This research was the first attempt to document the accessibility of speech pathology services in Australia. The data obtained are very powerful, and can be used for advocacy and for planning for improved accessibility of existing services. A similar methodology could be used to document the accessibility of other allied health services in rural areas.

Biography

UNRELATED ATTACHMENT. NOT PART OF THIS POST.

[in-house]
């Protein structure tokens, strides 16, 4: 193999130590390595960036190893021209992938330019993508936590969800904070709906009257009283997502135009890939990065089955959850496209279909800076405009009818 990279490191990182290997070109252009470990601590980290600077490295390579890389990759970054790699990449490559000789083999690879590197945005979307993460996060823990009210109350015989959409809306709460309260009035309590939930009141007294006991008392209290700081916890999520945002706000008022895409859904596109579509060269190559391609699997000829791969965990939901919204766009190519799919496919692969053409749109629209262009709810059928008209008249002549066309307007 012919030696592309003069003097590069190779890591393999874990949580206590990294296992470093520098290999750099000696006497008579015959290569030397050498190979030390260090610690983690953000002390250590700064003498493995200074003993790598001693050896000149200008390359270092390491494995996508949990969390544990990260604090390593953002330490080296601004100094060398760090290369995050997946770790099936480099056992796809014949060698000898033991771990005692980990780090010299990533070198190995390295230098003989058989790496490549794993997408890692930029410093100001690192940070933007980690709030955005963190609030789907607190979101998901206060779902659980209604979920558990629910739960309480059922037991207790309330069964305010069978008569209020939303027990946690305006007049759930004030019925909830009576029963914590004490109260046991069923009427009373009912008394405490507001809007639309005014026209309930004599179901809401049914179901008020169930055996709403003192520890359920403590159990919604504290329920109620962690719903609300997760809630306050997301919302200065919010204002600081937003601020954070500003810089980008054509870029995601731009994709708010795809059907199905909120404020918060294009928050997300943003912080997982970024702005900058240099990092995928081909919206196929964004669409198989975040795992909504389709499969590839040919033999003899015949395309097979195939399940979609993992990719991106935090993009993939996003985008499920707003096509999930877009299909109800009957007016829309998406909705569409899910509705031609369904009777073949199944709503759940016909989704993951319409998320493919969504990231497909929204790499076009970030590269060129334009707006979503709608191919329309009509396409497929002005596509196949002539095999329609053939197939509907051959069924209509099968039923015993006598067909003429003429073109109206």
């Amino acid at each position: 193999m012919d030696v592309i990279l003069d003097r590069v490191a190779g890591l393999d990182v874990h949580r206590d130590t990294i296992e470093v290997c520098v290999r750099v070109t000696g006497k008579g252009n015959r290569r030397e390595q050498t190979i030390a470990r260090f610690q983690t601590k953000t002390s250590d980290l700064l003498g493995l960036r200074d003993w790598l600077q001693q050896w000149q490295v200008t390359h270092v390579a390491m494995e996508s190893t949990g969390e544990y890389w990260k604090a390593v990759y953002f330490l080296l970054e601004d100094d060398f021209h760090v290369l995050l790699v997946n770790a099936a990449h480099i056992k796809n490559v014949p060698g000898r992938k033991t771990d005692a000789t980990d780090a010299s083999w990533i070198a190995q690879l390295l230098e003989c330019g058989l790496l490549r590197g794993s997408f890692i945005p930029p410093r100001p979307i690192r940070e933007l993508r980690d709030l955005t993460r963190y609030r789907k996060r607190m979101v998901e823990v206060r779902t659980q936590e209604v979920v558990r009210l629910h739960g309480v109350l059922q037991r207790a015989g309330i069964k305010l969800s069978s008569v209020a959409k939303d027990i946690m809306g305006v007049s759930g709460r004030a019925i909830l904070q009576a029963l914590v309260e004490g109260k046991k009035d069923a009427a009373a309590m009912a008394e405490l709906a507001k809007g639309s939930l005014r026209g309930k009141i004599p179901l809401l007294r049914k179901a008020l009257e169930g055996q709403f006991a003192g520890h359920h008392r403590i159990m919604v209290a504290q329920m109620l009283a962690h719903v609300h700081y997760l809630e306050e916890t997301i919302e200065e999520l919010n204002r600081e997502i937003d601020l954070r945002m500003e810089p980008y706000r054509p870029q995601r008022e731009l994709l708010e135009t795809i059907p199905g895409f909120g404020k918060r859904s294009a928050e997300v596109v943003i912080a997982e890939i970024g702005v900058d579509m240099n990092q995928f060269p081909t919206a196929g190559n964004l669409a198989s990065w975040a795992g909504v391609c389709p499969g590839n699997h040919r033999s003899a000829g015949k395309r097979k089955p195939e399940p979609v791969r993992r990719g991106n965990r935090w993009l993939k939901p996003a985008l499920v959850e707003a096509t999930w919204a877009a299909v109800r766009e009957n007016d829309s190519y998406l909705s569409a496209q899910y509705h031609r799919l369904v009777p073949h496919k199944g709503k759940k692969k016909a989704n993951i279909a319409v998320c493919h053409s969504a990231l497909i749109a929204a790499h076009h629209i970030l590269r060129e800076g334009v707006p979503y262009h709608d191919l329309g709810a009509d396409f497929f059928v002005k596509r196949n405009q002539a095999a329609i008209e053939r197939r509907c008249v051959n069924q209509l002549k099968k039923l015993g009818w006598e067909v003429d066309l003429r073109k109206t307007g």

Linda Wilson is a lecturer in speech pathology at Charles Sturt University, who has conducted research into telehealth delivery of speech pathology services. She has also worked with colleagues and research higher degree students to research the accessibility of speech pathology services in rural areas. Most recently, she has developed a Masters-level subject in which students engage with concepts related to geographic, institutional and cultural accessibility, in order to better understand how practice decisions can affect clients’ abilities to access services.